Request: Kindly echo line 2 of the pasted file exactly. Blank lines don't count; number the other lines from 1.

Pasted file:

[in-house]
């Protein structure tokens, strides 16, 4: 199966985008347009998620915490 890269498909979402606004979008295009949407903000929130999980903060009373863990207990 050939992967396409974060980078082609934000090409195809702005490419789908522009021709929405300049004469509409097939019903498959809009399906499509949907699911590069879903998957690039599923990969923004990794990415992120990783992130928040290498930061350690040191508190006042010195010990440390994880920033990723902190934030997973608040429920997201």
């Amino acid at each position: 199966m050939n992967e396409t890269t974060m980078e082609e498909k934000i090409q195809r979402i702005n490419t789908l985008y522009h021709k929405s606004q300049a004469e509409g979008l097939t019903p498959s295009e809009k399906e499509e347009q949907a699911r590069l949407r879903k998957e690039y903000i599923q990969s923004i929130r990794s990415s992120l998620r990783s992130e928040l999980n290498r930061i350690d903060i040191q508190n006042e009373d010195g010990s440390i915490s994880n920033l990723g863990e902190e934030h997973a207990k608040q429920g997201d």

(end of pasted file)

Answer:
């Protein structure tokens, strides 16, 4: 199966985008347009998620915490 890269498909979402606004979008295009949407903000929130999980903060009373863990207990 050939992967396409974060980078082609934000090409195809702005490419789908522009021709929405300049004469509409097939019903498959809009399906499509949907699911590069879903998957690039599923990969923004990794990415992120990783992130928040290498930061350690040191508190006042010195010990440390994880920033990723902190934030997973608040429920997201």